This is the solution to Homework 10: Problems - Python advanced Monte Carlo.

The following figure illustrates the grade distribution for this homework.

This homework further explores Monte Carlo methods in Python.

1.  Monte Carlo approximation of the number $\pi$. Suppose we did not know the value of $\pi$ and we wanted to estimate its value using Monte Carlo methods. One practical approach is to draw a square of unit side, with its diagonal opposite corners extending from the coordinates origin $(0,0)$ to $(1,1)$. Now we try to simulate uniform random points from inside of this square by generating uniform random points along the $X$ and $Y$ axes, i.e., by generating two random uniform numbers (x,y) from the range $[0,1]$.

Now the generated random point $P$ has the coordinate $(x,y)$, so we can calculate its distance from the coordinate origin. Now suppose we also draw a quarter-circle inside of this square whose radius is unit and is centered at the origin $(0,0)$. The ratio of the area of this quarter-circle, $S_C$ to the area of the area of the square enclosing it, $S_S$ is,

This is because the area of the square of unit sides, is just 1. Therefore, if we can somehow measure the area of the quarter $S_C$, then we can use the following equation, to get an estimate of $\pi$,

In order to obtain, $S_C$, we are going to throw random points in the square, just as described above, and then find the fraction of points, $f=n_C/n_{\rm total}$, that fall inside this quarter-circle. This fraction is related to the area of the circle and square by the following equation,

Therefore, one can obtain an estimate of $\pi$ using this fraction,

Now, write a Python function, that takes in the number of points to be simulated, and then calculates an approximate value for $\pi$ based on the Monte Carlo algorithm described above. Write a second function that plot the estimate of $\pi$ versus the number of points simulated, like the following,

Here is an example Python code that estimates $\pi$.

import numpy.random as rnd
import numpy.linalg as nlg
import numpy as np
import matplotlib.pyplot as plt

def estimatePi(n=100000):
x = np.zeros((n,4),dtype=np.dtype)
counter = 0
for i in range(n):
x[i,0:2] = rnd.uniform(0.0,1.0,2)  # generate two uniform random numbers
x[i,2] = nlg.norm(x[i,:], ord=2)
if (x[i,2]<=1.0): counter += 1
x[i,3] = 4.0*np.double(counter)/np.double(i+1)
return x # the running approximate of pi is returned as a vector in the fourth column of x

def plotPi(n=10000):
x = estimatePi(n)
plt.semilogx( list(range(1,n+1)) \
, x[:,3] \
) # plot with color red, as line
plt.xlabel('Number of simulated points')
plt.ylabel('Approximate value of Pi')
#plt.axis([1, n , 0.1, 4.0]) # [xmin, xmax, ymin, ymax]
plt.title('Estimating Pi by Monte Carlo simulation')
plt.savefig('approximatePi_{}.png'.format(n))
plt.show()

plotPi()


2.  Monte Carlo sampling of distribution functions Suppose that you wanted to generate points whose distribution follows the blue curve in the following curve, whose mathematical formulation is known (in the case here, the function is just the sum of two Gaussian distributions).

Now, one oway of doing this, is to draw a box around this curve, such that the box encompasses the entire curve.

Then, just as we did in the previous problem above, we draw random points from this square, and keep only those points that fall beneath this blue curve, like the red points in the following animation.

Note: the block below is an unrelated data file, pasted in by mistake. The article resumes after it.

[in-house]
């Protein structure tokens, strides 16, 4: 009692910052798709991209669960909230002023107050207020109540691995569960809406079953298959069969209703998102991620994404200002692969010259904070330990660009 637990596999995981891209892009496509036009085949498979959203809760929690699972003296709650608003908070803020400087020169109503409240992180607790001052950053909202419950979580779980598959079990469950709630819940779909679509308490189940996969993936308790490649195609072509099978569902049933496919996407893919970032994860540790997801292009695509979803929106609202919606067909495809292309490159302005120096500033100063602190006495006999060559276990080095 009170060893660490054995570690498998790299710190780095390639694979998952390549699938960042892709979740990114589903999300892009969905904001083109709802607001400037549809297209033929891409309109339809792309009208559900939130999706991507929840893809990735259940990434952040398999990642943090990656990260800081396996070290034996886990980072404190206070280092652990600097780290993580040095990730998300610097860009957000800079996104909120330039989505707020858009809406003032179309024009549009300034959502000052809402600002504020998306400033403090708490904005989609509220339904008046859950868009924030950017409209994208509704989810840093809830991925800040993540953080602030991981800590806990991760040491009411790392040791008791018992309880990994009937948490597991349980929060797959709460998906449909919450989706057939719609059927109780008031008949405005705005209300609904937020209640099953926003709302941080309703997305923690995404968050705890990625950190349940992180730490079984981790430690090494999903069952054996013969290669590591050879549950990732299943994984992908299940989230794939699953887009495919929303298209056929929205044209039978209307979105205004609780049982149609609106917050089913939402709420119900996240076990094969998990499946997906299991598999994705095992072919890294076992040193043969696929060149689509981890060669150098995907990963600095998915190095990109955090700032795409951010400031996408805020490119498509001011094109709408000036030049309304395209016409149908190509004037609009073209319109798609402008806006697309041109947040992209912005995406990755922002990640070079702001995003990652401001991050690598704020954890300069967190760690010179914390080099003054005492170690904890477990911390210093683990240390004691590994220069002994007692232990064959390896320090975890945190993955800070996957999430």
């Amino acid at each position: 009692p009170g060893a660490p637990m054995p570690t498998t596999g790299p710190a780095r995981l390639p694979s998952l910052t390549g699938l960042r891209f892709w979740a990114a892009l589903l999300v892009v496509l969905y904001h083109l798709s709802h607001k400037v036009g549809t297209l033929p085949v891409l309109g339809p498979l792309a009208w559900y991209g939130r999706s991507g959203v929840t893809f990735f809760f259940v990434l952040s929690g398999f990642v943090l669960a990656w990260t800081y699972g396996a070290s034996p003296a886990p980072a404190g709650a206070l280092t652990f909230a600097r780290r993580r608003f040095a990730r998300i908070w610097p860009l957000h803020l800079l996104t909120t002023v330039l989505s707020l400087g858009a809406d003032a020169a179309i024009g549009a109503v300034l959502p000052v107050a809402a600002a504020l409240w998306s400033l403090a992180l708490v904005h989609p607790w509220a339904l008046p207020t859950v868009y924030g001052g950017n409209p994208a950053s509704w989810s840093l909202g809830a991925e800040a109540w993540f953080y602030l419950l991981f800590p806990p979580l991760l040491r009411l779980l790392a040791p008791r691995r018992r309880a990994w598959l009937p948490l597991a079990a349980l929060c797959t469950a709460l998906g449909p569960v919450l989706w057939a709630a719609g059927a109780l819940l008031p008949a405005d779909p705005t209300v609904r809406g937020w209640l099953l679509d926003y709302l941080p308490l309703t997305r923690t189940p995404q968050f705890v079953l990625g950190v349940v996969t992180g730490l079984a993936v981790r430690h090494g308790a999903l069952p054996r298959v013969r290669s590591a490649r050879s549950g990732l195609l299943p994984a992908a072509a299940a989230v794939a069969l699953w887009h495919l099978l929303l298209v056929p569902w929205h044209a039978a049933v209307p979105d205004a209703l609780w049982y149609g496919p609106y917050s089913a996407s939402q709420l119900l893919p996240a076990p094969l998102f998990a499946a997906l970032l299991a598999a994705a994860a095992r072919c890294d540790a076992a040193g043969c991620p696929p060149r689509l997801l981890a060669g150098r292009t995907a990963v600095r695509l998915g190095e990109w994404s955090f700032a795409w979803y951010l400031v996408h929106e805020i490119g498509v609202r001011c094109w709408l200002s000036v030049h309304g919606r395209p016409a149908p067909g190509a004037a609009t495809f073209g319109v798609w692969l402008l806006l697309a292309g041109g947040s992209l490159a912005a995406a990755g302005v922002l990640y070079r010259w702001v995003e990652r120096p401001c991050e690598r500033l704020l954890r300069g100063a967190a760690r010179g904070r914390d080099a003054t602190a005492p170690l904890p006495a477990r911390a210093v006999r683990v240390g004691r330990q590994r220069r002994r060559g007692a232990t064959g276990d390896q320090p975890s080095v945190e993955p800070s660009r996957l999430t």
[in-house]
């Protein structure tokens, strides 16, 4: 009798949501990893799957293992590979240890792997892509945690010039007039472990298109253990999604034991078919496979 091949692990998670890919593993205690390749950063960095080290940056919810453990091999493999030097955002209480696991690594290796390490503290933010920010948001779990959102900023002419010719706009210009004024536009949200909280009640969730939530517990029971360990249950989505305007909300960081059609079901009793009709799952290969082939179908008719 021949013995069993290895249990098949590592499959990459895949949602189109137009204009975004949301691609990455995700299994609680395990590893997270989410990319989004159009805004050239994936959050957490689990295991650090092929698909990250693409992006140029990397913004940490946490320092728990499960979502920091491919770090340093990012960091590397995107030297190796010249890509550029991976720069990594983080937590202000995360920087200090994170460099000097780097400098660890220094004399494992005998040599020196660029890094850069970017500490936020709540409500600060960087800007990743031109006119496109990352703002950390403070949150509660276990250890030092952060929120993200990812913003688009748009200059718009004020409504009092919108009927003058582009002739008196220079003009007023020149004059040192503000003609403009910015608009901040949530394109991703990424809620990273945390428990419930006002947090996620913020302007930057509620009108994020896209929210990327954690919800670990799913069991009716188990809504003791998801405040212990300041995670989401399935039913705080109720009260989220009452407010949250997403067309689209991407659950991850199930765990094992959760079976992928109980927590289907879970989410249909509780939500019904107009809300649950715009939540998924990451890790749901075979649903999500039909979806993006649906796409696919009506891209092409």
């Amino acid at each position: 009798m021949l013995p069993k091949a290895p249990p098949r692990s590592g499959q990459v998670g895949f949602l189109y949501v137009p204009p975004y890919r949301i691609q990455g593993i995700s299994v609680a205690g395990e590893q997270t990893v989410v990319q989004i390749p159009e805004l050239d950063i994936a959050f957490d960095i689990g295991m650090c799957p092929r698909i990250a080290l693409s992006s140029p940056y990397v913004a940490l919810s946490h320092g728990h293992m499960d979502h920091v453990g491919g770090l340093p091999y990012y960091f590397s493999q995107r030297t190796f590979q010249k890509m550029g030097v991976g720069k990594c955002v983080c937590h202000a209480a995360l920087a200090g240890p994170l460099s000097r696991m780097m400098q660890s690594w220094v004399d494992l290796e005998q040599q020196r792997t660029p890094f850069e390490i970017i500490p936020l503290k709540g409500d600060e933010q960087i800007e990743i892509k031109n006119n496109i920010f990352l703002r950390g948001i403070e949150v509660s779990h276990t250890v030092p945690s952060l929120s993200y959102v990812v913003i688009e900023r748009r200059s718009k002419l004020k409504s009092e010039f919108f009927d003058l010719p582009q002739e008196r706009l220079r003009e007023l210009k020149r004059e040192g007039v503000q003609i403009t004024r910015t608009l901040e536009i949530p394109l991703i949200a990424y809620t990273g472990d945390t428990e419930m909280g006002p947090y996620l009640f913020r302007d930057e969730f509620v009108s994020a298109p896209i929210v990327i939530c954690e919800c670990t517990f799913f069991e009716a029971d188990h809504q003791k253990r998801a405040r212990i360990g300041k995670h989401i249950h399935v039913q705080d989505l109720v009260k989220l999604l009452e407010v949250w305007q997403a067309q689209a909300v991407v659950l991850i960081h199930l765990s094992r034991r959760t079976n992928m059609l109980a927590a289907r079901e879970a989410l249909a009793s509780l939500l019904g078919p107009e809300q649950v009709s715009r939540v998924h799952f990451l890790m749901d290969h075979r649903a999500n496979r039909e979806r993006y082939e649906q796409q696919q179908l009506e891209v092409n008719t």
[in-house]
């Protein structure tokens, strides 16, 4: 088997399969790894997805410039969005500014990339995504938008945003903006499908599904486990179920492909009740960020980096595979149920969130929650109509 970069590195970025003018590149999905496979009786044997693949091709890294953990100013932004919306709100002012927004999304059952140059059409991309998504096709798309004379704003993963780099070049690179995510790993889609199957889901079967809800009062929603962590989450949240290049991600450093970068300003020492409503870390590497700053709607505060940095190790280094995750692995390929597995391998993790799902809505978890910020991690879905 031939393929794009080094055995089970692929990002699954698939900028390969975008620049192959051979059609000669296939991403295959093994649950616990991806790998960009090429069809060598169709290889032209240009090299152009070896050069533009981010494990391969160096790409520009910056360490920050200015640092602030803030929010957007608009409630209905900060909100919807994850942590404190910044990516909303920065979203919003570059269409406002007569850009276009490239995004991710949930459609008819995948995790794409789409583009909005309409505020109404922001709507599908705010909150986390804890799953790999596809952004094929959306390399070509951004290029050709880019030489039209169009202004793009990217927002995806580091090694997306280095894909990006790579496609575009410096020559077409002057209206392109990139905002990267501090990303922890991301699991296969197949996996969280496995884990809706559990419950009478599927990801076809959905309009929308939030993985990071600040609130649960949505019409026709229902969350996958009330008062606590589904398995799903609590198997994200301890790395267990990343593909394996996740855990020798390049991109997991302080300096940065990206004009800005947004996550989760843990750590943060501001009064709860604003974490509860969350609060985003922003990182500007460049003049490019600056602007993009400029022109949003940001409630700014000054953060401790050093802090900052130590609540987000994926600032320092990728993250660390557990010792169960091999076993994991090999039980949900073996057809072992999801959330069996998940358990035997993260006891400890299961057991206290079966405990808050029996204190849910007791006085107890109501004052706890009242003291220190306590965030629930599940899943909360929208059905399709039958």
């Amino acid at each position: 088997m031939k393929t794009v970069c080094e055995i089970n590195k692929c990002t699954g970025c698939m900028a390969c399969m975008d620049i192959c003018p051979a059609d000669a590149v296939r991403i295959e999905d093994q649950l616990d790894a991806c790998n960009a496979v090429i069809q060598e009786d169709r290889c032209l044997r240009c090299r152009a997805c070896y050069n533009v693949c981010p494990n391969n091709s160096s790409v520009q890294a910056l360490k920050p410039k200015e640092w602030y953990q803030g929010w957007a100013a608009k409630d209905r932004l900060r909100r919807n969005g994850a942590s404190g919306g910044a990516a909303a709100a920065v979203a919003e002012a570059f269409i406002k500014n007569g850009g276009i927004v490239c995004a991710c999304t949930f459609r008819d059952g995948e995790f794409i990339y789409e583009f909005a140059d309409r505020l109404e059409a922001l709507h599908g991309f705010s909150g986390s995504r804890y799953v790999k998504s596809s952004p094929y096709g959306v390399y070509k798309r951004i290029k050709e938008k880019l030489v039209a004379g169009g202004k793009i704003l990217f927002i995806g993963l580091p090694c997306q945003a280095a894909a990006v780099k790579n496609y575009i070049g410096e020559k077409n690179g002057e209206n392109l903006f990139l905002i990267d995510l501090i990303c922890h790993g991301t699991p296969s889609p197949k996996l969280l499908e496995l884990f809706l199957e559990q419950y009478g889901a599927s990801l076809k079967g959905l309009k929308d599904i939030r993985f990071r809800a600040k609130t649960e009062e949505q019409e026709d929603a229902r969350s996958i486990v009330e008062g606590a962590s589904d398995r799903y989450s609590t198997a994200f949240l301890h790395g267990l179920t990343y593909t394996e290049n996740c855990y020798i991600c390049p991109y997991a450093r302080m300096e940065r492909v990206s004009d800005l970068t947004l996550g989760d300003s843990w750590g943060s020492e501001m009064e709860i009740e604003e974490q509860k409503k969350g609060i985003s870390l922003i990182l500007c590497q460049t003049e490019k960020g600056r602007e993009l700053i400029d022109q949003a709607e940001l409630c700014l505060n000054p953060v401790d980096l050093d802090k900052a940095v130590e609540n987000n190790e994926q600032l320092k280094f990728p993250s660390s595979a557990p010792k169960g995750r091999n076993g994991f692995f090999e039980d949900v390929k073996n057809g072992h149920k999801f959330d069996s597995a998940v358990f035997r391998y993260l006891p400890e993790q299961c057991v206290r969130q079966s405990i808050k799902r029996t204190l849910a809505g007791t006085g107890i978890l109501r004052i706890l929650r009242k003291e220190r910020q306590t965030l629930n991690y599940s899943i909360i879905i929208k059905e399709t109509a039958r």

Now, if you plot the histogram of these points, you will see that the distribution of the red points follows closely the blue curve that we wanted to sample.

Now, given the above example, consider the following distribution function which we want to sample,

Suppose we know already that the highest point (maximum value) of this function is $f<0.2$, so that the value of this function always remains below $0.2$ everywhere along the positive x-axis, as seen in the following figure,

(A) Now, first write a function that generates a plot of this function, similar to the above plot.

Here is an example Python script that plots the requested curve.

import numpy as np
import matplotlib.pyplot as plt
x = np.linspace(0.001,15,100)
fig,ax=plt.subplots()
f= lambda x: np.exp(-(x-1)**2/2./x)*(x+1)/12.
fx = f(x)
ax.plot(x,fx,label='$f(x)$')
ax.legend(loc=0,fontsize=16);
plt.savefig('prob2Func.png')


(B) Then write another Python script, that samples from this function by first drawing a rectangle of base size $[0,15]$ and height $[0,h]$ with $h=0.2$. Then, draw uniform random points from this rectangle, and keep those that fall beneath the the value of $f(x)$ given above as points that are sampled from this function. Finally make a histogram of these points like the following.

Here is an example Python script that makes the requested plot.

h=.2
u1 = np.random.rand(10000)*15 # uniform random samples scaled out
u2 = np.random.rand(10000)    # uniform random samples
idx = np.where(u2<=f(u1)/h)[0] # rejection criterion
v = u1[idx]
fig,ax=plt.subplots()
plt.hold(True)
ax.hist(v,normed=1,bins=40,alpha=.3)
ax.plot(x,fx,'r',lw=3.,label='$f(x)$')
ax.legend(fontsize=18)
plt.savefig('prob2FuncHist.png')
plt.show()


(C) Now make a plot of all generated points, both those that were accepted as samples, and those that were rejected, similar to the following plot, with accepted points in red color, and rejected points in black,

Here is an example Python script that makes the requested plot.

fig,ax=plt.subplots()
ax.plot(u1,u2,'k.',label='rejected',alpha=.3)
ax.plot(u1[idx],u2[idx],'r.',label='accepted',alpha=.3)
ax.legend(fontsize=16)
plt.savefig('prob2FuncScatter.png')
plt.show()